I think it just might be possible to build a straight-tube valveless engines, but very special tricks would be called for. First, it would have to be BIG. It would have to be very long. It would have to employ laminar flow (no turbulence). Even with everything perfect, it would certainly be a tricky engine that would refuse to self-ignite if you gave it a wrong look.

By the way, the Schmidt engine displayed sectioned in the Deutsche Museum in Munich is not aided by a detonation tube. Only the first experimental layouts built by Schmidt had a detonation driver and they were not aimed at development of a pulsejet. That came along as a surprise. It took Schmidt some time to realize that what he had in his hands was a viable pulsating combustion jet engine, rather than a failed PDE. The tube in Munich is a proper pulsejet, model 510 if I am not mistaken. A huge contraption. A grown man can fit inside that tube. The cylindrical object in the center of the conical valve array is the fuel injection device.

Here's a crude sketch of the 510.
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Re: Straight tailpipe length with new(?) valve arrangement..

Post by Hank » Sun Aug 22, 2004 11:18 pm

[


I think it just might be possible to build a straight-tube valveless engines, but very special tricks would be called for. First, it would have to be BIG. It would have to be very long. It would have to employ laminar flow (no turbulence). Even with everything perfect, it would certainly be a tricky engine that would refuse to self-ignite if you gave it a wrong look.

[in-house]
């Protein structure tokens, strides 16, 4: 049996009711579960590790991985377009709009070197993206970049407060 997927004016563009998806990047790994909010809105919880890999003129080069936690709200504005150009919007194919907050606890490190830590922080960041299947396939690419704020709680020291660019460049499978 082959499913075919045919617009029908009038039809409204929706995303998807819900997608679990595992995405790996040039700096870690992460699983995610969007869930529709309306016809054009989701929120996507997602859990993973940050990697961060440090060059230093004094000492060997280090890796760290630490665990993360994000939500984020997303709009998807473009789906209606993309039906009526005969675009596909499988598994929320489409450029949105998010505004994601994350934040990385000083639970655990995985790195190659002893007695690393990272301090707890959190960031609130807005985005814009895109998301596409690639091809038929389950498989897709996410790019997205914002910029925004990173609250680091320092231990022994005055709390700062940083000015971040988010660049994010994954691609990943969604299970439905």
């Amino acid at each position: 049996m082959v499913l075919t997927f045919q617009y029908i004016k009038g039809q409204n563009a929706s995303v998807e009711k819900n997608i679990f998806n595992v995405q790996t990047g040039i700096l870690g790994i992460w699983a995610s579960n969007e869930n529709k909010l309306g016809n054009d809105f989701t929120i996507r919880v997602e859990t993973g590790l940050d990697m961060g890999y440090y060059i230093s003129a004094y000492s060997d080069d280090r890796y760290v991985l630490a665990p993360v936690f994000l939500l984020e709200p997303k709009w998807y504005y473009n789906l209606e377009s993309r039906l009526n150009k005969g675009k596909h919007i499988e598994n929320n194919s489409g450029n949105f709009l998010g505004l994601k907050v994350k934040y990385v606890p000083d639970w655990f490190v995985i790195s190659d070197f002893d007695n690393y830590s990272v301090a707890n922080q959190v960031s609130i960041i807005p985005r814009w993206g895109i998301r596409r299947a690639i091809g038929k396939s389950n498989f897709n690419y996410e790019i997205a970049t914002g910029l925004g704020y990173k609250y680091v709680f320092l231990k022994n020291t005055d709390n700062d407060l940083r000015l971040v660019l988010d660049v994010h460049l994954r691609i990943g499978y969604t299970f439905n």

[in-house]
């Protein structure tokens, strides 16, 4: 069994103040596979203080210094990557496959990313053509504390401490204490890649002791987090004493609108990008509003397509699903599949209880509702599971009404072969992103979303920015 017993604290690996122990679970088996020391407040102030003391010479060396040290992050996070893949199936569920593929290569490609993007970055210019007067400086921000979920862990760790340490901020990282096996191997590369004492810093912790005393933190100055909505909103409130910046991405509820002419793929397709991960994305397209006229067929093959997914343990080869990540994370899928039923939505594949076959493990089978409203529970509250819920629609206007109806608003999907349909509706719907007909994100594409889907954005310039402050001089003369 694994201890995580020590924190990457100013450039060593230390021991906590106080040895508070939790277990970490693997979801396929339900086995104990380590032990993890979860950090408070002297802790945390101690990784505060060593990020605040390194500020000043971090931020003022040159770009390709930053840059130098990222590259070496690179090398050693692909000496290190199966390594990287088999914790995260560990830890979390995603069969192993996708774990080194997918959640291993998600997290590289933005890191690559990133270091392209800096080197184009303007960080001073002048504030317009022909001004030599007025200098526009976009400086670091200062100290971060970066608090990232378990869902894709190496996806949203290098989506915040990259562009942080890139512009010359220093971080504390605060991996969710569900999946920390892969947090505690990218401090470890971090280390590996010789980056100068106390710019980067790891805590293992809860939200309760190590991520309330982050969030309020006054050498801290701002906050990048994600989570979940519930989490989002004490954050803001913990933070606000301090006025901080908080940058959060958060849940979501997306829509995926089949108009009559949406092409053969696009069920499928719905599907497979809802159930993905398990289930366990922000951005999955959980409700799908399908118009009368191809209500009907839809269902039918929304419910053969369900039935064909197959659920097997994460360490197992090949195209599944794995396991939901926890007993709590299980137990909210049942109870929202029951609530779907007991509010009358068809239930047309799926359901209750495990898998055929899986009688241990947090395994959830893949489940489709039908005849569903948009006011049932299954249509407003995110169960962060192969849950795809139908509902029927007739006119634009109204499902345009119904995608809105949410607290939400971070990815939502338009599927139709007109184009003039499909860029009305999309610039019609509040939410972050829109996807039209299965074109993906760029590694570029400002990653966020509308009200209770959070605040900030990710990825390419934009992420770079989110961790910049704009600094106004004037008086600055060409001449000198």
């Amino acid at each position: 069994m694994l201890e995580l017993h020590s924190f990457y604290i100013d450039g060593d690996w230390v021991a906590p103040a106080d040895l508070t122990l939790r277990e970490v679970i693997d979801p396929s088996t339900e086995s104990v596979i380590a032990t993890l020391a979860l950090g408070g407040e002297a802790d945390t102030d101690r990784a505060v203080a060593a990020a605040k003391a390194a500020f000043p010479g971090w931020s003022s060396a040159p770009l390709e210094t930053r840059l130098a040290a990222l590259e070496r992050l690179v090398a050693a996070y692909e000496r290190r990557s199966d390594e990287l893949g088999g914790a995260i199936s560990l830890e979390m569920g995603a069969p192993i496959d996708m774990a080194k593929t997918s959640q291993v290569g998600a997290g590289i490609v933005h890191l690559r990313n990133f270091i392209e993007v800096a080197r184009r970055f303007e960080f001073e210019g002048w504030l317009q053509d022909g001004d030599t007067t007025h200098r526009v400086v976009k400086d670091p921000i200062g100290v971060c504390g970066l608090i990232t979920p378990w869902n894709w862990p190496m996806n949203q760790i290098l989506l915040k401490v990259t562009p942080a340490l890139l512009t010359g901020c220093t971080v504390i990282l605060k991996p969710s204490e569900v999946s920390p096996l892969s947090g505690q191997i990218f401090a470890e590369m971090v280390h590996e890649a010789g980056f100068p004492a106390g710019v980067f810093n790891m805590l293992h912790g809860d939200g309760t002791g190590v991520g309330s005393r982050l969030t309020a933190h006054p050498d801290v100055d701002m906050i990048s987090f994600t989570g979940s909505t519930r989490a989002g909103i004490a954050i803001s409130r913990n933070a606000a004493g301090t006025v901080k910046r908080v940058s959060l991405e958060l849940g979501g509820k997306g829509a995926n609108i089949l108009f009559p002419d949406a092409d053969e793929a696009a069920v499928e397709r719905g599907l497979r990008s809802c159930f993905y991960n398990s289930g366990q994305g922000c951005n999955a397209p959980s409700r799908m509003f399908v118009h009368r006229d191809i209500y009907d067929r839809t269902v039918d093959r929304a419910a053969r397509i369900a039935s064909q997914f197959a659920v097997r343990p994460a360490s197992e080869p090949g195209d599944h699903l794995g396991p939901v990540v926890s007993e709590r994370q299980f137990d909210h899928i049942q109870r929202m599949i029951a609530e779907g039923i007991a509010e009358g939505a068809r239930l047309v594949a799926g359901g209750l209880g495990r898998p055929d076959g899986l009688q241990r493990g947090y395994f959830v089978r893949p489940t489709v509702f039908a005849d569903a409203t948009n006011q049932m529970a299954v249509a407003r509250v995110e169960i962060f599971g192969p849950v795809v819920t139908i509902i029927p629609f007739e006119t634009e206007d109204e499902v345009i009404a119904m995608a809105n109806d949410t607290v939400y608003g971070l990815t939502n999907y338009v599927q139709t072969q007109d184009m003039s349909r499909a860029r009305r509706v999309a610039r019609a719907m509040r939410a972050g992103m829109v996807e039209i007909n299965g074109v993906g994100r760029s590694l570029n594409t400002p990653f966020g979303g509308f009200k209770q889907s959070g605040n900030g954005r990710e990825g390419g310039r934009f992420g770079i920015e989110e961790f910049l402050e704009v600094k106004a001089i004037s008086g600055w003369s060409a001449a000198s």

Hello- The difference in volume between the combustion chamber and exaust duct in other than a straight duct engine is there for a reason. This reason is to use the pressure differential of the intake part of the cycle to readmit heat to the engine to sustain combustion. Please note that the engine breathes in through the exaust end as well as the intake end. This is proved by watching a pulsejet engine in operation. The last third or so of the exaust does not glow from heat as the combustion chamber does.It is cooled by ambient air.
There is a near constant flow in from the exaust end that interfaces with the thrust portion of the cycle. There can be no laminar flow due to this interface. While a straight tube engine can be built its weak operating parameters make it a lab curiosity rather than a prime mover.
Hank

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Re: Straight tailpipe length with new(?) valve arrangement..

Post by Bruno Ogorelec » Sun Aug 22, 2004 11:37 pm

Hank wrote:There is a near constant flow in from the exaust end that interfaces with the thrust portion of the cycle. There can be no laminar flow due to this interface. While a straight tube engine can be built its weak operating parameters make it a lab curiosity rather than a prime mover.
I am not so sure. Of course, there can be no true laminar flow, but you can get quasi-laminar flow from the intake for an appreciable part of the cycle with very careful design (e.g. high intake speed, smooth duct, no diffusion etc.). Schmidt did it with his large bore pipes. He did not even have to use great length to provide a mesure of containment.

Opinions of his engines are mixed. The Argus people hated them, but they had a vested interest, pushing their own designs. Reynst was hugely enthusiastic about them, despite pursuing designs of his own. I have not seen an analysis with copious data. Reynst provides some, but not much.